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Watch: 9-Year-Old Rips Common Core Testing, Gets Standing Ovation

common core

A fourth-grader went in front of her school board and blasted standardized testing in Florida’s elementary schools, saying the tests are stressful, an inaccurate measure of a child’s knowledge, and have practically rendered her five years in elementary school as meaningless.

Nine-year-old Sydney Smoot was blasting standardized testing known as the Florida Standards Assessment (FSA), which some educators have called out as being simply a name change from the Common Core standards so many teachers, parents, and students abhor.

Via the Washington Post:

Meet Sydney Smoot, a 9-year-old fourth grader in Hernando County, Fla., who has more confidence than many adults. Smoot wrote (with help from her mom) and powerfully delivered (all by herself) a speech about Florida’s new standardized test, the FSA, or Florida Standards Assessment that drew loud applause from the audience.

As you can guess, Sydney Smoot isn’t happy with having to take the FSA, the state-mandated assessment Florida paid a private company to create in place of a Common Core test the state was originally planning to give until it dropped the Common Core State Standards. A new set of standards was created for Florida, though many say they are remarkably similar to the Core. The new Florida Standards Assessment was developed, under a six-year $220 million contract let by the state, to the American Institutes for Research. The organization did not field-test the new Florida test in Florida, but rather in Utah, where it had another testing contract.

She says that the test doesn’t measure her abilities and is stressful for no good reason — and she told that to the Hernando County School Board last month, displaying a remarkable presence for someone her age.

Smoot’s mother said she helped her daughter craft the speech, but it was mostly written by the fourth grader.

Watch the speech and ensuing standing ovation below…


… I consider myself a well-educated young lady. However with FSA tests, my five years of school …do not matter. This testing looks at me as a number. One test defines me as either a failure or a success through a numbered rubric. One test at the end of the year that the teacher or myself will not be able to see the grade until the school year is already over. I do not think all this FSA testing is accurate to tell how successful I am. It doesn’t take into account all of my knowledge and abilities, just a small percentage.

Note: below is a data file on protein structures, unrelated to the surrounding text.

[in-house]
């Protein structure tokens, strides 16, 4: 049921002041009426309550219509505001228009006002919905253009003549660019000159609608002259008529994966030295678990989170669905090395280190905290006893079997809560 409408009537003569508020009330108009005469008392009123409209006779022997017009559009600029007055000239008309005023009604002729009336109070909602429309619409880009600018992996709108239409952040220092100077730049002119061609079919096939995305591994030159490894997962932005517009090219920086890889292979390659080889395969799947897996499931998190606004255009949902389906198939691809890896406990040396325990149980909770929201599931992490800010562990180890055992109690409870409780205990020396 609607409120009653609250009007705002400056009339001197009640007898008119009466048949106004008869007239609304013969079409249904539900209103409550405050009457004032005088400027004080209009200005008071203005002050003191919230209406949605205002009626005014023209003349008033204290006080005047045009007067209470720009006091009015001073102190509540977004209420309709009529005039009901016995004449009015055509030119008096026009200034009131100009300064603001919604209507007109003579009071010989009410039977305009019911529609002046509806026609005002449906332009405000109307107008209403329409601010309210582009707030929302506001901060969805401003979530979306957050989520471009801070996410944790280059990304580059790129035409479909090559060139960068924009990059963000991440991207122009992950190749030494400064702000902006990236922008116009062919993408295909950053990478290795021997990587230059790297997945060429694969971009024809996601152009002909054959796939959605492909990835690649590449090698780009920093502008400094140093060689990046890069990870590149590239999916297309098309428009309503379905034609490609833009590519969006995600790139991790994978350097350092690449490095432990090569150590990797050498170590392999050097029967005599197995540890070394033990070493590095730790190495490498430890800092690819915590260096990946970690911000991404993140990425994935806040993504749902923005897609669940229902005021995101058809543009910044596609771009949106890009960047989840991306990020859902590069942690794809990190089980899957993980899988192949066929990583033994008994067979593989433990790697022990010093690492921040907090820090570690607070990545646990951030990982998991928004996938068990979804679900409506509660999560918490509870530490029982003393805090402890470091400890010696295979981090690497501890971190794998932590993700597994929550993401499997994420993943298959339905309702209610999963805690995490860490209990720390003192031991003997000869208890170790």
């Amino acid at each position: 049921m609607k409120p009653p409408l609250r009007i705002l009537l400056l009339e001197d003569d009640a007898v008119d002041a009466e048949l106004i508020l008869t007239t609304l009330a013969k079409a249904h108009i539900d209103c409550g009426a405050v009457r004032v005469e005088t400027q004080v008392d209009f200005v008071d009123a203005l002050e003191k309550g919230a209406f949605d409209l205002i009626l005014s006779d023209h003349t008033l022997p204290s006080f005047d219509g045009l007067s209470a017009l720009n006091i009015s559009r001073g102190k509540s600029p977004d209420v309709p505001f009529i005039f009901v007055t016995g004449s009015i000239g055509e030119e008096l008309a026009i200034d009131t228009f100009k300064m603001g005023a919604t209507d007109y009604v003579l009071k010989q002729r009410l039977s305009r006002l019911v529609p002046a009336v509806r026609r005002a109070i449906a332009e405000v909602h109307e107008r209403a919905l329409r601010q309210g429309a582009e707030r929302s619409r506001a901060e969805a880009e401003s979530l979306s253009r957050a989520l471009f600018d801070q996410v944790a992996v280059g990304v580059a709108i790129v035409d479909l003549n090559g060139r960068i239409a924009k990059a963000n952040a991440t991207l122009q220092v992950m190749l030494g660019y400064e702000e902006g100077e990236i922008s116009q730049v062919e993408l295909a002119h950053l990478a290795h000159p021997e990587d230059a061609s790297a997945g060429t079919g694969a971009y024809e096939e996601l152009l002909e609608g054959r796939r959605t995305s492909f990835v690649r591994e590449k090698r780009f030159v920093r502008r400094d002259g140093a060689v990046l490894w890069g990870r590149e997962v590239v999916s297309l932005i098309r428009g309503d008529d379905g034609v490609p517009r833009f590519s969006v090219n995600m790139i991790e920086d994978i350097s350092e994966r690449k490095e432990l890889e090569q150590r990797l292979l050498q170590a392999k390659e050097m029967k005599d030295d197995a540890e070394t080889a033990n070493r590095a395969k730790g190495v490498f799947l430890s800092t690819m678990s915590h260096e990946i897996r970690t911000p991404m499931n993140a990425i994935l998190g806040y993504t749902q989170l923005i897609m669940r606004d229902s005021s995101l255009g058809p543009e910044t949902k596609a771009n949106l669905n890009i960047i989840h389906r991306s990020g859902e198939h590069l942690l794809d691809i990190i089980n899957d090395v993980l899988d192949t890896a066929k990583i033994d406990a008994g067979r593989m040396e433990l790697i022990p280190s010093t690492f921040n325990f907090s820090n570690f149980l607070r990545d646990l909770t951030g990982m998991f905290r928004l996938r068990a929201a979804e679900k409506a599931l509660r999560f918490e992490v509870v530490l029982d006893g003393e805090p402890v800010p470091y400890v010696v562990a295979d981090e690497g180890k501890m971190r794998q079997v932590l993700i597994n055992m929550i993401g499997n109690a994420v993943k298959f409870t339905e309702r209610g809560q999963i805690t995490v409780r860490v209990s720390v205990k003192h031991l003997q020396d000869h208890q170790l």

Here are my concerns. First of all, I do not feel good about a form on the FSA that you have to sign assuring that you can’t even discuss the test with your parents. I am not comfortable signing something like this. I have the right to talk to my parents about any and everything related to school and my education.

Second, why am I being forced to take a test that hasn’t even been tested on students here in Florida? So how can it be accurate and valid on what I know? Why are we taking most of the year stressing and prepping for one test at the end of the year when we should be taking tests throughout the year that really measure our ability? My opinion is that we should take a test at the beginning of the year, middle and end of the school year to accurately measure what we know.

Third, the stress and pressure that this testing puts on me and I’m sure most students is not healthy. Why should we have so much stress about one test when we should be learning and having fun in school. With all this testing in school, more fun things in school such as recess are being eliminated because of all the training for the test.


Comments on “Watch: 9-Year-Old Rips Common Core Testing, Gets Standing Ovation”

  1. Edward says:

    I am really tired of everyone telling me how to do my job. Maybe the key to successful education is to give teachers the tools to maintain classroom discipline and then get out of their way and let them do what they have been trained to do. There are a lot of very good teachers out there that can not do their job because of the rules they have to follow.